When musicians revisit their back catalogues, it's often self-serving indulgence. Steve Mason, being the maverick he is, of course doesn’t do any such thing this evening. As well as playing songs by his alma mater The Beta Band he reinterprets his own present as a solo artist.
While Tonight (27th January) at The Barbican is a celebration of his songbook, what it’s not is a nostalgia trip. Over two sets, accompanied by the conductor Joe Duddell and twenty musicians, including a string quartet, a brass section and three-piece backing vocal group, Mason deftly revisits and rearranges his back catalogue.
That the Beta Band didn’t sell out stadiums continues to be a mystery, perhaps they were just too ahead of their time. Their cult appeal was captured in a scene in High Fidelity, where John Cusack’s character bets his fellow music geeks behind the counter of a record shop that he can sell five copies of The Three EPs by playing “Dry the Rain”, which prompts the customers to start nodding their heads along to the music. There’s also a lot of head-nodding tonight, myself included, at the groove that Mason brings to the songs, even when it’s embellished with all manner of classical instruments.
Opening with “It’s Not Too Beautiful” from The Beta Band’s eponymously titled debut, for all the instruments at his disposal, it’s the klaxon of a house music sample that initially rings out, oddly at odds with the hall, but that’s part of the charm of the evening. When the strings and brass join the fray, rather than a straight classical take on the song, it remains mind-bogglingly psychedelic.
Before “Lonely” from 2013s Monkey Minds In The Devil’s Time Mason quips that it hadn’t been played live very often because “I couldn’t afford brilliant backing singers, but we have them tonight” and he’s right, the backing vocalists are fantastic, complimenting his singing and adding a beautiful funk of gospel. A measure of how relaxed Mason is this evening is evident before a triumphant, melodica infused “Alive”, his roadie brings out the wrong guitar to which he deadpans, “Dave, appraisal after the show…”
There’s a wealth of Beta Band songs to delight in. Before “Assessment” from Heroes to Zeros Mason explains that playing them live gives him two options, “using a sampler, or use this lot and I thought, fuck it…” Built around a taut guitar line, the ensemble is spectacular; the climax builds to a tumultuous crescendo that covers the hall in a wonderfully dextrous sound.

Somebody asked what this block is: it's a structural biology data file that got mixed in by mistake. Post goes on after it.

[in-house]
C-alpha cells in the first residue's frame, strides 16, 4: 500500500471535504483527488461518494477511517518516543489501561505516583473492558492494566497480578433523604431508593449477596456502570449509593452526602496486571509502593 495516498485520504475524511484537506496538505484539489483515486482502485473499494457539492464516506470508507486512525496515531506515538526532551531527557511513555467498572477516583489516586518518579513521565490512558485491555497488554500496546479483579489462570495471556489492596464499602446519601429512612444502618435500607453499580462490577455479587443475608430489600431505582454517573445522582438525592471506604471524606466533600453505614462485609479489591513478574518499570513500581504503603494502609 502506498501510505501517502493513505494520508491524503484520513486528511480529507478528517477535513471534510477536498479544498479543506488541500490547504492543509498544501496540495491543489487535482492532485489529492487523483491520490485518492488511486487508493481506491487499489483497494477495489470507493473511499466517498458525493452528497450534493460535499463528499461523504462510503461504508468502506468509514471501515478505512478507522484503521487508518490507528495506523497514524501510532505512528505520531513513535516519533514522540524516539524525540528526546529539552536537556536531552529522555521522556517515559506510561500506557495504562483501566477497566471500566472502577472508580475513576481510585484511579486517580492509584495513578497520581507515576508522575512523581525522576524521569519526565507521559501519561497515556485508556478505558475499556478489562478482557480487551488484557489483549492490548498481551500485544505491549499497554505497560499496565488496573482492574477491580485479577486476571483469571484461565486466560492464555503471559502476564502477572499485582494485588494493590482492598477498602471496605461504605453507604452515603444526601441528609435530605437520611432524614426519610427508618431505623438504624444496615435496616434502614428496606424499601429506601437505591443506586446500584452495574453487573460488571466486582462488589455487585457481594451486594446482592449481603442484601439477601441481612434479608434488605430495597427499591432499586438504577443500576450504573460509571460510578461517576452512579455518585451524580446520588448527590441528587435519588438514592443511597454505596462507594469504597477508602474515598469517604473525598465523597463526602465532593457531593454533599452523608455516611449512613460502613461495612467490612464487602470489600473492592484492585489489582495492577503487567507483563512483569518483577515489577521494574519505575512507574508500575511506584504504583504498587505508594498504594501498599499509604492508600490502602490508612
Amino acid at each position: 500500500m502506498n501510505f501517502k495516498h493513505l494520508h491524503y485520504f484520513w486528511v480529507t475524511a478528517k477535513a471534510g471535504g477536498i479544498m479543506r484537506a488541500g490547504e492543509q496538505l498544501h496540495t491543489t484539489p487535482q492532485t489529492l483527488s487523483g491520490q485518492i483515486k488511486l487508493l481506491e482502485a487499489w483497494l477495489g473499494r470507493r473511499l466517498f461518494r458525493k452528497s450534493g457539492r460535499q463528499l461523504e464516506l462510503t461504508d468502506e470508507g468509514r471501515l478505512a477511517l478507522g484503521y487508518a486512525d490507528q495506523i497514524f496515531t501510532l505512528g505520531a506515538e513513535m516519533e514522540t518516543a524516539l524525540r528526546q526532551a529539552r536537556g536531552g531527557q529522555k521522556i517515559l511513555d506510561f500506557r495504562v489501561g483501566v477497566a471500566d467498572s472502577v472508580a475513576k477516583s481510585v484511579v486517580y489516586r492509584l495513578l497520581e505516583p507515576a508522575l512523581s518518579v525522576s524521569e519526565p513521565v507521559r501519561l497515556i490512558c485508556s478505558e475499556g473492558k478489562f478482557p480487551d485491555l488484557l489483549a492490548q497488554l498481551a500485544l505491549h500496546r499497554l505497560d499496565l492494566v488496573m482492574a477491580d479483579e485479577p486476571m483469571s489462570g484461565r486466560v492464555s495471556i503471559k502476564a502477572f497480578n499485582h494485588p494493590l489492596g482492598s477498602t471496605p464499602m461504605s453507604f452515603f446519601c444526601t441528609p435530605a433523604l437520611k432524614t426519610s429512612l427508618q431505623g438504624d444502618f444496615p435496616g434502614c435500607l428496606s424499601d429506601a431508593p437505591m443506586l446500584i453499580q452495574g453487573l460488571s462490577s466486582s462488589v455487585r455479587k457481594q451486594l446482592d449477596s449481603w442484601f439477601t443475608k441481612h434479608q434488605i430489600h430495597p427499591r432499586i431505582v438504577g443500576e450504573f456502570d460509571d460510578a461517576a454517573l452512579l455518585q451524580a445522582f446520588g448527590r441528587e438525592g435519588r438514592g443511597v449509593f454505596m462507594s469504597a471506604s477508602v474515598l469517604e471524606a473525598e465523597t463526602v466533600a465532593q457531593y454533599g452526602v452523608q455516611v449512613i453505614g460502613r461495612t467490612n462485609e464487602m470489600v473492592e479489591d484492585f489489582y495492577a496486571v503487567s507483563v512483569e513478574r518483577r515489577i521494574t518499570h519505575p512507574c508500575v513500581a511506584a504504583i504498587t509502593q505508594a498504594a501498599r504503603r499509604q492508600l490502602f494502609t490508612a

After the intermission Mason returns with Duddle, the strings, brass and vocalists and opens with two songs from his first solo record, Boys Outside, “I Let Her In” and “The Letter”. If the opening set was a technicolour panorama the first part of the second is hushed and imitate, despite the fact the number of players onstage is in double figures.
“She’s The One” sees his band returning to the stage. The speeded up harmonies of the recorded version are bettered by the backing vocalists, who lend it a tremendous funk. When it ends Mason talks about how proud he was of The Beta Band, despite “how mental it all was." Squares”, the only song tonight from Hot Shots II brings a spirit of disco to The Barbican and the transition to a rave reaches fruition with a spectacular “Dry the Rain”. When the drums come in the entire room gets on their feet, leaving the security with no choice but to leave the audience to it, it’s a beautifully celebratory moment.
Mason closes with “I Walk the Earth”, the only track tonight from his King Biscuit Time. And he has walked, at times to dark places. Looking into the crowd at the close, he simply says “Fight the fucking power”.
Steve Mason has always done things his own way. Tonight he continued walking his own brilliantly individual path and he’s never sounded better.